• CDDEP and Johns Hopkins model: They have provided a national estimate and state estimates for Uttar Pradesh, Delhi, Kerala, Maharashtra, and Telangana. They have modeled three scenarios – high, medium (most likely), and low (optimistic). The model has been published on the website of the Center for Disease Dynamics, Economics and Policy. But it is not a published paper that has been peer-reviewed. The model predicts that without any interventions nationally, 300-400 million Indians will be infected by July. It predicts a peak between April and May when around 100 million people will be infected, with 10 million showing severe symptoms and two-four million requiring hospitalisation. Widespread social distancing could reduce the peak load by 75 percent, but ensuring enforcement and compliance will be a challenge.

    • Cambridge model: They have compared age and contact structures of the populations of India, China and Italy to estimate morbidity and mortality. This paper is a preprint and hasn’t been peer-reviewed. Through an analysis of age and contact structures, the authors summarise that home, workplace and school are the main channels of transmission. Their principal conclusion is that a three-week lockdown is insufficient. They suggest sustained periods of lockdown with periodic relaxation to reduce the case load.

    • ICMR model: The full paper has been taken down from the website of the Indian Journal of Medical Research. The abstract does not provide much detail about the model or the or the results. It does say that screening at ports of entry will only achieve a modest delay before the virus starts transmitting in the community. When that happens, quarantining symptomatic persons would have meaningfully lessen the disease burden. The ICMR as well as the health ministry, however, maintain that there is no community transmission of the novel coronavirus in India yet.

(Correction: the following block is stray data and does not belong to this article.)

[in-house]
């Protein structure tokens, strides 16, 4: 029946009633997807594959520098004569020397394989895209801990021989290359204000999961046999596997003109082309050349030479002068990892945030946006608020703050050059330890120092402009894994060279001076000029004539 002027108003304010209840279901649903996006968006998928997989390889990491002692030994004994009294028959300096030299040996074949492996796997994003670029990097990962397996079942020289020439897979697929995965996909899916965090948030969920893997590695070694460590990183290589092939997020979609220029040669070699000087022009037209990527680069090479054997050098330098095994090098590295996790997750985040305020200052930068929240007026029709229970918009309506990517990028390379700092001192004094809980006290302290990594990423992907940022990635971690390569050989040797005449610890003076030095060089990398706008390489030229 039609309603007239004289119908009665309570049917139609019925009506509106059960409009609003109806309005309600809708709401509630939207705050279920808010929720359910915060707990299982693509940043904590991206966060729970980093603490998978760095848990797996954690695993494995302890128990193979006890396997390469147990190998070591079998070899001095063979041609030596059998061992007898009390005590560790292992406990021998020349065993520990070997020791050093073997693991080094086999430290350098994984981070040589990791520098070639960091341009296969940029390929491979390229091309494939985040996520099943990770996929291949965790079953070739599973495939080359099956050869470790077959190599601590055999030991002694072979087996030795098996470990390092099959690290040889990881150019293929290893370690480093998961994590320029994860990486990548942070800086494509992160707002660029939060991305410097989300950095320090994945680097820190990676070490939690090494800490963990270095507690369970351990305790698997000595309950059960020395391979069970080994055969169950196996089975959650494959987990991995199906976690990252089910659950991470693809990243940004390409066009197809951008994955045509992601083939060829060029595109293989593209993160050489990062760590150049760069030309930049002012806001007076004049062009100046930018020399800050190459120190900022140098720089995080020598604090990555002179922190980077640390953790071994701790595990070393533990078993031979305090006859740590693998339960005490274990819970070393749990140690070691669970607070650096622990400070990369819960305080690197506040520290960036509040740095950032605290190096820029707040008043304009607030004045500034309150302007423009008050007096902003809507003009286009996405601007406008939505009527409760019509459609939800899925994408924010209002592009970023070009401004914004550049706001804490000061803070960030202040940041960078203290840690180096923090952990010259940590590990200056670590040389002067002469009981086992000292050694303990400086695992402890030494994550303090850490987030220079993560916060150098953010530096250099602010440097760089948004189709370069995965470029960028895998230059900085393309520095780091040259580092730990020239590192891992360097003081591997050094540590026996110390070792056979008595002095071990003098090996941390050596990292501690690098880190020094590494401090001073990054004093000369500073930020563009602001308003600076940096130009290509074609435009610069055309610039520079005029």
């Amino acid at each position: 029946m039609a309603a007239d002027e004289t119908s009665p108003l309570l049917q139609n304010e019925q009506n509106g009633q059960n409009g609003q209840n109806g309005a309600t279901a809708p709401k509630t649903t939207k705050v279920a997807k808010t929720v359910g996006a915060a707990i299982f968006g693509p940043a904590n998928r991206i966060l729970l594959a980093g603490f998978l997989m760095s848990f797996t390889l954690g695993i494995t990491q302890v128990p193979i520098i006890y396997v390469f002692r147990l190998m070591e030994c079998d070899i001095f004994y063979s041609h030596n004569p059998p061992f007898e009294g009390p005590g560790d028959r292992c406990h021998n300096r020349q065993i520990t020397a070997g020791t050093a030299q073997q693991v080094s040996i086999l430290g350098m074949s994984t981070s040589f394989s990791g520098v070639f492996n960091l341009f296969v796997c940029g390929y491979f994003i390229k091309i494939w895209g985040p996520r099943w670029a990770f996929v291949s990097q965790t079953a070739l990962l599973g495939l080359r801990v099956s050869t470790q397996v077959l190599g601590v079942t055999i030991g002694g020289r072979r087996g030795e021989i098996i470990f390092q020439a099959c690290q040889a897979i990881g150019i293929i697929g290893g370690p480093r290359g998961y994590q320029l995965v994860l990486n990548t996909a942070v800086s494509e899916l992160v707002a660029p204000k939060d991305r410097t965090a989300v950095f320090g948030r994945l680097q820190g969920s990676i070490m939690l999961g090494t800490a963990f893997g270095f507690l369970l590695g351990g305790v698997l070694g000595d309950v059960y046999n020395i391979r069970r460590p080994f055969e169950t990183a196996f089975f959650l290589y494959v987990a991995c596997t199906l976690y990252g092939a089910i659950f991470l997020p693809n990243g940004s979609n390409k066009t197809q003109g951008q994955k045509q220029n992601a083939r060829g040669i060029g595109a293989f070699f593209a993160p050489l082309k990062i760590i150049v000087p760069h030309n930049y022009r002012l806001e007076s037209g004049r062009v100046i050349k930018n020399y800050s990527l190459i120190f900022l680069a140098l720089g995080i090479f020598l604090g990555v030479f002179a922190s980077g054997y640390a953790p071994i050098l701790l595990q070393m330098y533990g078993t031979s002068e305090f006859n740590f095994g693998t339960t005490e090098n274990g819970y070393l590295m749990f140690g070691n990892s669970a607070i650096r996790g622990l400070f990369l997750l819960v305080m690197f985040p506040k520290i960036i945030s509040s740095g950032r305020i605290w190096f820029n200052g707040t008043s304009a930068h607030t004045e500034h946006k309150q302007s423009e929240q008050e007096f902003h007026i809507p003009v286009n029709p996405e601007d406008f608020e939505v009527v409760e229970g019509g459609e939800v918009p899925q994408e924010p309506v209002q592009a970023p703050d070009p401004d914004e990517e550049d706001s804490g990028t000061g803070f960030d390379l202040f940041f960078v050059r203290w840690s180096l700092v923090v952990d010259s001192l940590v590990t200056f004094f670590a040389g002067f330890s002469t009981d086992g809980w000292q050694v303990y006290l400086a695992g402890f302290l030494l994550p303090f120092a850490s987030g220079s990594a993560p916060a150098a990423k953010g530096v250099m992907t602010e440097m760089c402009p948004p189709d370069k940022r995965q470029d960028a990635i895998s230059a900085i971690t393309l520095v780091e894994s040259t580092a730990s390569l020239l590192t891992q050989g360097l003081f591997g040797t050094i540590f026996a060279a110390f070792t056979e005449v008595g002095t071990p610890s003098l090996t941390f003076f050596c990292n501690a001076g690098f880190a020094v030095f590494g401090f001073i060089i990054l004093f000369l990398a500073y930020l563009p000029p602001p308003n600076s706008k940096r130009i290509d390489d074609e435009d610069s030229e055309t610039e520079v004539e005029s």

Read the papers and articles cited above in full:

COVID-19 Weekly Science Review 21-27 March 2020

With COVID-19, modeling takes on life and death importance

COVID-19 Modeling with IndiaSIM

Age-structured impact of social distancing on the COVID-19 epidemic in India

Prudent public health intervention strategies to control the coronavirus disease 2019 transmission in India: A mathematical model-based approach (Preprint, not peer-reviewed)

Scientific Brief: Modes of transmission

Transmission Potential of SARS-CoV-2 in Viral Shedding Observed at the University of Nebraska Medical Center (Preprint, not peer-reviewed)

Air, Surface Environmental, and Personal Protective Equipment Contamination by Severe Acute Respiratory Syndrome Coronavirus 2 From a Symptomatic Patient

Asymptomatic and Presymptomatic SARS-CoV-2 Infections in Residents of a Long-Term Care Skilled Nursing Facility — King County, Washington, March 2020

The two tests that will help to predict spread of Covid-19

Guidance on Rapid Antibody Kits for Covid-19

India risks Covid-19 testing chaos as ICMR keeps cards close to its chest

India Now Has Its Own Affordable and Efficient Coronavirus Test

Race to find COVID-19 treatments accelerates

A Trial of Lopinavir–Ritonavir in Adults Hospitalized with Severe Covid-19

COVID-19 needs a Manhattan Project

Sagri Negi has been a public health specialist for over 10 years. She is currently with an international non-profit which works on strengthening global health systems and preventing epidemics.

Also Read : Coronavirus is coming for you. Act now
Also Read : ‘We’re flying blind’: Indian experts predict how the coronavirus pandemic will pan out